However Pin1 in combination with 5-FU reduced significantly both apoA-I and apoC-III gene
In other experiments HepG2 cells were infected with recombinant adenoviruses
expressing the dn-c-Jun and a dominant negative mutant of the Sp1 (dn-Sp1). It was found that
the upregulation of the apoE gene expression by the dn-c-Jun was not affecred by the dn-Sp1
suggesting that the dn-c-Jun acts independently of the Sp1.
Finally, infection of HepG2 cells with recombinant adenoviruses expressing either the
wild type RxRα or a dominant negative mutant form of the RxRα (dn-RxRα) showed that the wild
type RxRα in combination with the RxRα ligand, 9-cis-retinoic acid, seems to increase the
expression of the apoE, apoA-I and apoC-III genes.
Further experiments are required to assess the role of these factors in apoE gene
3rd chapter: Aminoacids Leu261, Trp264 and Phe265 of the human apoE account for the
induction of dyslipidemia and affect the formation of the apoE-containing HDL
Overexpression of apolipoprotein E (apoE) induces hypertriglyceridemia in apoE-deficient
mice, which is abrogated by deletion of the carboxy-terminal segment 260-299.
We have used adenovirus-mediated gene transfer in apoE-/- and apoA-I-/- mice to test the
effect of three sets of apoE mutations within the 261-265 region on the induction of
hypertriglyceridemia, the esterification of cholesterol of very low density lipoprotein (VLDL) and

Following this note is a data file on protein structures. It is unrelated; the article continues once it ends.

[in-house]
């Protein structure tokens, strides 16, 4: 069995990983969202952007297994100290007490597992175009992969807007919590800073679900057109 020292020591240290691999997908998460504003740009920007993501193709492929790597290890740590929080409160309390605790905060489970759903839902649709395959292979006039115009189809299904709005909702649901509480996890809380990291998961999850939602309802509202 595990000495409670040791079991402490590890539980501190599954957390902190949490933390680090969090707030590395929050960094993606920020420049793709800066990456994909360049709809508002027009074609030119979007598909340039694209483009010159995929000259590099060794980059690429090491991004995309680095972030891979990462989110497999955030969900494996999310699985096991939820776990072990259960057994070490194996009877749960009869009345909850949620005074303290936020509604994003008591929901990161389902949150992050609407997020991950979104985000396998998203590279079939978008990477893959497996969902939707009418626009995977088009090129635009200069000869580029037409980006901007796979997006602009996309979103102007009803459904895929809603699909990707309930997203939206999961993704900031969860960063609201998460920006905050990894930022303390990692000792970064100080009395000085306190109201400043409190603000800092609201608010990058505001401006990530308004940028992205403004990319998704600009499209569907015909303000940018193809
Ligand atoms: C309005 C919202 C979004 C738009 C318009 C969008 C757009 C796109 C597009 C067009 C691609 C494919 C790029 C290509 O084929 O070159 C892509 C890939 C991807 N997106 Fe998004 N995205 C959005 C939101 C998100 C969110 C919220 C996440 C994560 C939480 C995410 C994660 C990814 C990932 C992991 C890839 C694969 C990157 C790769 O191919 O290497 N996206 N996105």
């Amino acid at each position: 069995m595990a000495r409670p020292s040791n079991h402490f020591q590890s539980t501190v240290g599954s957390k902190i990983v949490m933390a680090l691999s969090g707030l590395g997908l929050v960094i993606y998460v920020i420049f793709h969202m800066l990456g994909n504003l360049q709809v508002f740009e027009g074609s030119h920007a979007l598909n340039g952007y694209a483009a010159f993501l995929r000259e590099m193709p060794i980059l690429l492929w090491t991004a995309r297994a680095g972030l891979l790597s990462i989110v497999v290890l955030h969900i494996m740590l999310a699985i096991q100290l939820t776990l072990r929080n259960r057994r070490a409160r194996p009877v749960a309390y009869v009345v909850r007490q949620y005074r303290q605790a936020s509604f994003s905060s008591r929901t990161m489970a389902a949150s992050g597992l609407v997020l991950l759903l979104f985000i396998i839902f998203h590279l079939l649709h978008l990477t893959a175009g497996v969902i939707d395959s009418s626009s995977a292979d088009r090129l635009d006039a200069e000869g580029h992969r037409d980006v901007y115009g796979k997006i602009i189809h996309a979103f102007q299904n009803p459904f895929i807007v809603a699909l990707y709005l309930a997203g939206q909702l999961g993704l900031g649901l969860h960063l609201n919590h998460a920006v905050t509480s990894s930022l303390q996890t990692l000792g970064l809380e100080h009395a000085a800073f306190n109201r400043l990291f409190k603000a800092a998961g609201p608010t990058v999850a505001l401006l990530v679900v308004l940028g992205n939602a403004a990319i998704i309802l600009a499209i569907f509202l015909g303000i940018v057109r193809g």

high density lipoprotein (HDL) and the formation of spherical or discoidal apoE-containing HDL.
A single (apoE4 [Phe265Ala]) amino acid substitution induced hypertriglyceridemia in
apoE-/- or apoA-I-/- mice, promoted the accumulation of free cholesterol in the very low density
lipoprotein (VLDL) and HDL region and decreased HDL cholesterol levels. A double (apoE4
[Leu261Ala, Trp264Ala]) substitution induced milder hypertriglyceridemia and increased HDL
cholesterol levels. A triple substitution (apoE4 [Leu261Ala, Trp264Ala, Phe265Ala] or apoE2
[Leu261Ala, Trp264Ala, Phe265Ala]) did not induce hypertriglyceridemia and increased greatly
the HDL cholesterol levels. Electron microscopy (EM) analysis of the HDL fractions showed that
apoE4 [Leu261Ala, Trp264Ala, Phe265Ala] and the apoE2 [Leu261Ala, Trp264Ala, Phe265Ala]
contained spherical HDL, the apoE4 [Leu261Ala, Trp264Ala] contained mostly spherical and few
discoidal HDL particles and apoE4 [Phe265Ala] contained discoidal HDL. A quadruplex (apoE4
[Leu261Ala, Trp264Ala, Phe265Ala, Leu268Ala]) substitution reduced cholesterol and induced
A double substitution in the first helix of the N-terminal region of the apoE4 (apoE4
[Arg25Ala, Arg32Ala]) did not reduce the plasma cholesterol levels and increased triglycerides.
We conclude that residues Leu261, Trp264 and Phe265 account for the apoE-induced
hypertriglyceridemia, the accumulation of free cholesterol in VLDL and HDL and the formation of
discoidal HDL. Substitution of these residues by Ala improves the apoE functions by preventing
hypertriglyceridemia and promoting formation of spherical apoE-containing HDL. This beneficial
phenotype is regardless of the apoE phenotype.